This week, we’ve been learning all about pendulums. Pendulums are weights that are hung from a fixed point, for example, a chandelier and a wrecking ball would be pendulums. We did 4 controlled experiments, which are experiments where 1 variable, which is something that could change the results of the experiment, is changed, while the rest remain controlled. The variable that we change becomes the independent variable in the experiment. So what is a dependent variable? A dependent variable is the result of the experiment. A trick I use to remember this is that the dependent variable depends on the independent variable. For example, if I changed the mass of the bob, which is the weight at the bottom of the pendulum, the mass of the bob would be the independent variable, while the rest are controlled variables.
The first experiment was having a penny hung to a 38 centimeter string, and releasing it at a 90 degree angle, and counting how many cycles it makes in 15 seconds, the result after 32 trials (tests) were 12 cycles, so each cycle had a period, which is the time it takes to complete 1 cycle, of 1.25 seconds.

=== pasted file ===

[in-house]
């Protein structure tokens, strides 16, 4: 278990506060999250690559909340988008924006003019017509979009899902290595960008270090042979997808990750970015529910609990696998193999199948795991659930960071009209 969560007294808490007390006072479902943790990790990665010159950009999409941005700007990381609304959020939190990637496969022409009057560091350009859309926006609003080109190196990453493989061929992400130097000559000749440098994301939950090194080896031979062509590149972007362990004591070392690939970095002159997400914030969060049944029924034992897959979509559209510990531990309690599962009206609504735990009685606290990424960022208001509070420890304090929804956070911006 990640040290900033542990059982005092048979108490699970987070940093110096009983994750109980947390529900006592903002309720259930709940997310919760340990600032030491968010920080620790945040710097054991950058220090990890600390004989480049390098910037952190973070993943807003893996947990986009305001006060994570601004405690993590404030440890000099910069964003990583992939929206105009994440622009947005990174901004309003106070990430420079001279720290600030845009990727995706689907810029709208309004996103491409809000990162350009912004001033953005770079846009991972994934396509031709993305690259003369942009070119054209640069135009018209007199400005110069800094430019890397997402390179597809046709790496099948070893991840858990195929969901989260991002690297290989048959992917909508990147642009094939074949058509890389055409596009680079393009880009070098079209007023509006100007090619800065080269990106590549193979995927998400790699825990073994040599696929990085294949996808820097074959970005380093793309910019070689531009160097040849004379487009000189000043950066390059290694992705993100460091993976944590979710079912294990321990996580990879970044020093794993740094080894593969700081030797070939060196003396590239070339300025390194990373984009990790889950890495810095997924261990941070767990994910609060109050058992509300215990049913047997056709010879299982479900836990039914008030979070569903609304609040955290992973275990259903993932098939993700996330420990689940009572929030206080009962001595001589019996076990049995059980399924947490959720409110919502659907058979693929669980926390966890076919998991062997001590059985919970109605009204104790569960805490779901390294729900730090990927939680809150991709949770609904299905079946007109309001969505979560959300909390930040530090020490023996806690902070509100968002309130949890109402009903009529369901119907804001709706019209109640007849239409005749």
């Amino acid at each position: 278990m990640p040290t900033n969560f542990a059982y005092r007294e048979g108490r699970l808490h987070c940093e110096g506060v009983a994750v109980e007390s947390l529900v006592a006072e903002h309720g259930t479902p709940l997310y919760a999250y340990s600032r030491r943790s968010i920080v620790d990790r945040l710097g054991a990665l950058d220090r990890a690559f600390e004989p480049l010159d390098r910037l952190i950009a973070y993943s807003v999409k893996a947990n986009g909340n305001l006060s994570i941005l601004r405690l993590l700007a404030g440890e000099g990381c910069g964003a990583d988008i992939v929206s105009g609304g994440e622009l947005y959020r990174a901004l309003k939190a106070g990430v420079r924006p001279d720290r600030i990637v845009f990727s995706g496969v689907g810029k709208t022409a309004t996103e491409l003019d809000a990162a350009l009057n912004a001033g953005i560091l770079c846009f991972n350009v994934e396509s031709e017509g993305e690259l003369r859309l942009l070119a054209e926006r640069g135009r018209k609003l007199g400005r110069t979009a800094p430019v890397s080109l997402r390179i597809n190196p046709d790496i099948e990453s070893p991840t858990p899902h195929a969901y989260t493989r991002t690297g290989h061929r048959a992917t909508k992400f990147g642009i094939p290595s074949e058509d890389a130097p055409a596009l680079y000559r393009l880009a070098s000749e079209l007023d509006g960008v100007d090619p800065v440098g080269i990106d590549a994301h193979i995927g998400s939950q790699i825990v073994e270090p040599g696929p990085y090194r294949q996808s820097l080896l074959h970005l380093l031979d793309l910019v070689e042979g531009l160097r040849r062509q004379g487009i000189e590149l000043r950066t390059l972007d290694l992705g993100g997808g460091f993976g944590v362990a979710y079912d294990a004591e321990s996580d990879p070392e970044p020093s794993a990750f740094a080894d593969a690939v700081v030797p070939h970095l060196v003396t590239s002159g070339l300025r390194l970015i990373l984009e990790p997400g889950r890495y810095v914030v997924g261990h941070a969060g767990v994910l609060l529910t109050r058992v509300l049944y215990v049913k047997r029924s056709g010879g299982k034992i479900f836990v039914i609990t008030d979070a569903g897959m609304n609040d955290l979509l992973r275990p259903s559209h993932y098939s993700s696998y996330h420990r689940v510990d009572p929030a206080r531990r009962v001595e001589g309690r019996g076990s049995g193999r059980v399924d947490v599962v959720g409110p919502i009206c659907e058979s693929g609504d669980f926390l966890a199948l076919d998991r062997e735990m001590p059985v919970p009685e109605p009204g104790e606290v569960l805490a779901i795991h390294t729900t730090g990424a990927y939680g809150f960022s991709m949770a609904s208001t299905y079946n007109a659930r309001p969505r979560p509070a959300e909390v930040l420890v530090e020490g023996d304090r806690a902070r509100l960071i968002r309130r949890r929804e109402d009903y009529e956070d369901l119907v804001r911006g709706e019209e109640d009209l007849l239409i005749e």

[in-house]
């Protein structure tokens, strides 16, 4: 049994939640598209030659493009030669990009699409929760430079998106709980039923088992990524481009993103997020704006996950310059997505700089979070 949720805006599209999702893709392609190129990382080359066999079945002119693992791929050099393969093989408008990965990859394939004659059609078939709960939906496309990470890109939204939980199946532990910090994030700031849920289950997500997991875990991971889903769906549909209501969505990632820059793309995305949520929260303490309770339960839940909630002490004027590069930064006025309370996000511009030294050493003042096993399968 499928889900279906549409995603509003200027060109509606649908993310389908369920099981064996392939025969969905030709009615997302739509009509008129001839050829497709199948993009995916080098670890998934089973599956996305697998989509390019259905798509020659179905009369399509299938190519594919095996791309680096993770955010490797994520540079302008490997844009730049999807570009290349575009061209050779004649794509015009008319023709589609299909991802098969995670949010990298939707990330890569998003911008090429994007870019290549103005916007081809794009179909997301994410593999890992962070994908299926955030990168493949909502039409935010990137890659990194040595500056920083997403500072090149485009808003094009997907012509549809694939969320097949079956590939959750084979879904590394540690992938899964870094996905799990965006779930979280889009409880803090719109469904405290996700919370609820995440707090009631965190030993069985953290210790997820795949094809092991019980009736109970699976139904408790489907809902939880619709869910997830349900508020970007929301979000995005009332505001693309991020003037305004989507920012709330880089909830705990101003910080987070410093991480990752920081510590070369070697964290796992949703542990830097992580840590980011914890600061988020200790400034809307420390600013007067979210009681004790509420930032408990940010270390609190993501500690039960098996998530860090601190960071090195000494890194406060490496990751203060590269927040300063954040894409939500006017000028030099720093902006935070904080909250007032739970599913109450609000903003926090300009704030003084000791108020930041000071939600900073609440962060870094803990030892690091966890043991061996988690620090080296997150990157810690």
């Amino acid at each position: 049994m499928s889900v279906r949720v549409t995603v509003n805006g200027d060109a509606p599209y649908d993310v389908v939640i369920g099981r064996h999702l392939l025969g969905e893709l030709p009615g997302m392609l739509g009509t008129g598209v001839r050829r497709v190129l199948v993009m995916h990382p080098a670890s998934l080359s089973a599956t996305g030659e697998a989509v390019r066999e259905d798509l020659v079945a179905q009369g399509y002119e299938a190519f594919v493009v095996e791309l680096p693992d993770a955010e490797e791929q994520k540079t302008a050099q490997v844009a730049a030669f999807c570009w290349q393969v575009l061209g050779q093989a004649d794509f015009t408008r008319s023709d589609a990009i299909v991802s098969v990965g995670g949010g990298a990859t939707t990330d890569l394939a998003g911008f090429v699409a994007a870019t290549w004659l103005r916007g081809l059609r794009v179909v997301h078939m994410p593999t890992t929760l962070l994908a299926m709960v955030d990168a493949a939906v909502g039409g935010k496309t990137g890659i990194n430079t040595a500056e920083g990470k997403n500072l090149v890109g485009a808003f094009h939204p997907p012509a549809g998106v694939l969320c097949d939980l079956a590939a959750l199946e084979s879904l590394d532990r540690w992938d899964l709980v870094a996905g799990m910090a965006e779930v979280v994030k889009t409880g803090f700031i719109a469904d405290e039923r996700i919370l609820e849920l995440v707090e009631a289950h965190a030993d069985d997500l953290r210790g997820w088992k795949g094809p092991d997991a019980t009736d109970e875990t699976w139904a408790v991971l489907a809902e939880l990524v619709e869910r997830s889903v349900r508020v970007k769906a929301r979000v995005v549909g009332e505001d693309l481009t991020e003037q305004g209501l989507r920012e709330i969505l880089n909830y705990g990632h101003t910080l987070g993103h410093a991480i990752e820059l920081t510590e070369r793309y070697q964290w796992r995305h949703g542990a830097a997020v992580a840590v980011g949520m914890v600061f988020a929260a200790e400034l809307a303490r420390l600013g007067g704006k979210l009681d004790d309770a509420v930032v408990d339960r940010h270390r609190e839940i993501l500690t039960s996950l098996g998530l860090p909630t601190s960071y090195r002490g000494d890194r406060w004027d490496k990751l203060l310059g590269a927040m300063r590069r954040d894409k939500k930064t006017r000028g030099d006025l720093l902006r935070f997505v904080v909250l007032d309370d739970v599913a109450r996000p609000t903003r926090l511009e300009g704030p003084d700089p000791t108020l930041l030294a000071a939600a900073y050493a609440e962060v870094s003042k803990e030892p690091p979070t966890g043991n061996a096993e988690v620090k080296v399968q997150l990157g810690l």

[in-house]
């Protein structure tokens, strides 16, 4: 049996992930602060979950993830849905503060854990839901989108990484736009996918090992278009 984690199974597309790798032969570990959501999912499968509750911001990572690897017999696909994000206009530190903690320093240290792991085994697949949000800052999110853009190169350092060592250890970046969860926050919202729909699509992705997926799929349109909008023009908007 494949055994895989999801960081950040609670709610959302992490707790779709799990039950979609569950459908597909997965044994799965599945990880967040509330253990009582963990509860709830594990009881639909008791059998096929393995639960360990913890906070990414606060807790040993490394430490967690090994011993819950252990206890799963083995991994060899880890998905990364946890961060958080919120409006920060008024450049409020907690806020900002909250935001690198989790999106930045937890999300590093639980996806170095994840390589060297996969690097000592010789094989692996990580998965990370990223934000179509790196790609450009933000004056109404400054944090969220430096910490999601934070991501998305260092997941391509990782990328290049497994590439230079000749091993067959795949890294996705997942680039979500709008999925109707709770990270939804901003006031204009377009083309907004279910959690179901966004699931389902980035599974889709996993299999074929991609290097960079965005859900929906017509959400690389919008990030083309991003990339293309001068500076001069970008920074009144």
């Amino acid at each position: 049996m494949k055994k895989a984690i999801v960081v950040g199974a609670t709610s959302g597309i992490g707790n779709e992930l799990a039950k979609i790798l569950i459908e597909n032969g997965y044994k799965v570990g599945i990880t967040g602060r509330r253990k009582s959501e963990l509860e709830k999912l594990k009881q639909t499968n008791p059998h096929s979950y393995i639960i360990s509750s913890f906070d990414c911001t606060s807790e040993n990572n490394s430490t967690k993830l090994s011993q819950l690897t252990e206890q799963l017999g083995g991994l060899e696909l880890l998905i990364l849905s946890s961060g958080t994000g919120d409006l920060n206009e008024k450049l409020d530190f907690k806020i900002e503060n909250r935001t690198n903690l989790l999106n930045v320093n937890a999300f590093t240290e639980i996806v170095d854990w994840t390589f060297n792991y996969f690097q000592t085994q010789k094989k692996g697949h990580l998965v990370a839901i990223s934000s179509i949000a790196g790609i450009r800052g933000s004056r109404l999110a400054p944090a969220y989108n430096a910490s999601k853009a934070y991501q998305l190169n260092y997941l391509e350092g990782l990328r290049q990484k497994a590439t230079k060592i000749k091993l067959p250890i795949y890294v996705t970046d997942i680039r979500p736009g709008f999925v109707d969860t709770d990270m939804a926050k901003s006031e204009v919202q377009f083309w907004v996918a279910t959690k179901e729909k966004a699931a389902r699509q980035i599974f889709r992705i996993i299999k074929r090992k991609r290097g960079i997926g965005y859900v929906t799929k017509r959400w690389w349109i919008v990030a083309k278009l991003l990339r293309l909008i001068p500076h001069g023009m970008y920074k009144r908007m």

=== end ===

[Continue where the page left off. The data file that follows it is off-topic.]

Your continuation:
The second experiment was changing the bob’s mass, by exchanging the penny with a quarter. But still using a 38 centimeter string, and releasing it at a 90 degree angle and using 15 seconds, the results after another 32 trials, were still 12 cycles. So the bob’s mass didn’t affect the results.
The third experiment was changing the release place, we changed it to releasing at a 45 degree angle, and reused the penny and kept the length as 38 centimeters. The results were the same, so we came to the conclusion that most of the variables don’t affect the results, but we still had one experiment to do.
The last experiment had each group having 2 pendulums with strings of different lengths. The results were that the longer the length of the string the fewer the cycles, and the shorter the length of the string the more the cycles. We then made 2 graphs, one pictograph, and one coordinate graph. I thought that the length would not effect the amount of cycles, but I was wrong. Here are the graphs for you to see.
And here are some pictures from the experiments!